288pp, hardback, £14.99
Reviewed by Zoë Fairbairns
I think people who review books without first reading them from cover to cover are cheating, but with A Pleasure and a Calling I was tempted. I enjoyed the first chapter so much that I feared that anything that followed must be an anticlimax.
And I was right: the first chapter is as good as it gets. Which is very good indeed. It’s an almost-perfectly formed short story, that chapter, a stand-alone tour de force in which a concerned citizen takes exquisite revenge against a dog owner who allows the animal to crap on the pavement. The chapter is both complete in itself and suggestive of other stories in the future and the past.
And that’s what you get if you read on (which I did): the life and background of the concerned citizen, William Heming, who, as it turns out, is a category of human being almost as widely-disliked as pavement-fouling dogs and their owners. He is an estate agent.
Given the unpopularity of the profession, it seems remarkable that estate agents so often find themselves entrusted with the keys of their clients’ homes. Don’t the clients realize how easily the agents could, if they are the unmitigated bad guys of popular prejudice, make copies of the keys and keep them indefinitely, using them for any number of eccentric, erotic, perverse, acquisitive or even homicidal purposes?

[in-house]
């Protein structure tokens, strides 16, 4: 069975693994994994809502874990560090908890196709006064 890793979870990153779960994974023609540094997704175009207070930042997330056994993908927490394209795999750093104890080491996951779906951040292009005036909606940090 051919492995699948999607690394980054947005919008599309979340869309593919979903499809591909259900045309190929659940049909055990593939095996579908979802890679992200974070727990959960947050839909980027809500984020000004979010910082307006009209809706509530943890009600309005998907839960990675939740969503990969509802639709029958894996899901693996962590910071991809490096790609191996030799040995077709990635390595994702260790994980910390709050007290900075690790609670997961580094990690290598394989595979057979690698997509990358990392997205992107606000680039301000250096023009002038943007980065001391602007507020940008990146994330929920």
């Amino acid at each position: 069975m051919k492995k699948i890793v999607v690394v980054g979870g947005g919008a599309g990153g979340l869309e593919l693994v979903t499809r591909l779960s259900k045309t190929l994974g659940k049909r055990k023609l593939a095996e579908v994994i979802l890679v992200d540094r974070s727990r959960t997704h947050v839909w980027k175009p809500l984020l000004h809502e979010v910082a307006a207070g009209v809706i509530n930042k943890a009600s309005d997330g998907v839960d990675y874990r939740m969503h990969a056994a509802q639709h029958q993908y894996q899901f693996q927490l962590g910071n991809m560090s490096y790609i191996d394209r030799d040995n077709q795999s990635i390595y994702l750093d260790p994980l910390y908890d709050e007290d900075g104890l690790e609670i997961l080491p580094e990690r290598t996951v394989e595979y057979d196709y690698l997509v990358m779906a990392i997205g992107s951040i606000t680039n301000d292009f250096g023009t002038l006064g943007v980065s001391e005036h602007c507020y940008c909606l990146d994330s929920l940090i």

The last book I reviewed for bookoxygen, The Night Guest by Fiona McFarlane, featured a toxic home-help called Frida. William Heming could be Frida’s spiritual brother. Both are trusted to come and go freely to and from the homes of strangers. Both abuse that trust in ways that can chill the blood of the reader who recognizes how easily such things could happen. (Did you change the locks when you moved into your current home? Neither did I.)
Unlike Frida, who is seen only from the outside – her inner motivations can be guessed at but never known for sure – Heming gets to tell his own story in the first person. A troubled childhood led him towards an obsession with violating other people’s privacy, and a profession which allows him to do it. Entering a house without the consent of its owner, who has just left for work, he holds ‘that first taste in my nostrils. Of course it’s nothing more than molecular. But also how magical, especially at that time of day, when the slow, lingering charge of a person is still in the air. It goes beyond the steaming aromas of morning – the mingling of coffee and shampoo and croissants. Here was Abigail in essence, arising from the rustle of clothes against her skin, the warmth from her bed, her spearmint breath, the brisk eruption of human dust in the simple tightening of a shoelace. Thus do we leave the signs of ourselves. Its seduction is narcotic. The dreamiest high, the thrill of newness. A fresh drug to try.’
There’s a thriller narrative strand in A Pleasure and a Calling but it’s not nearly as thrilling or creepy as watching William Heming and imagining how he might watch us. So go on, get those locks changed. I’m sure you can find a locksmith. One you can trust.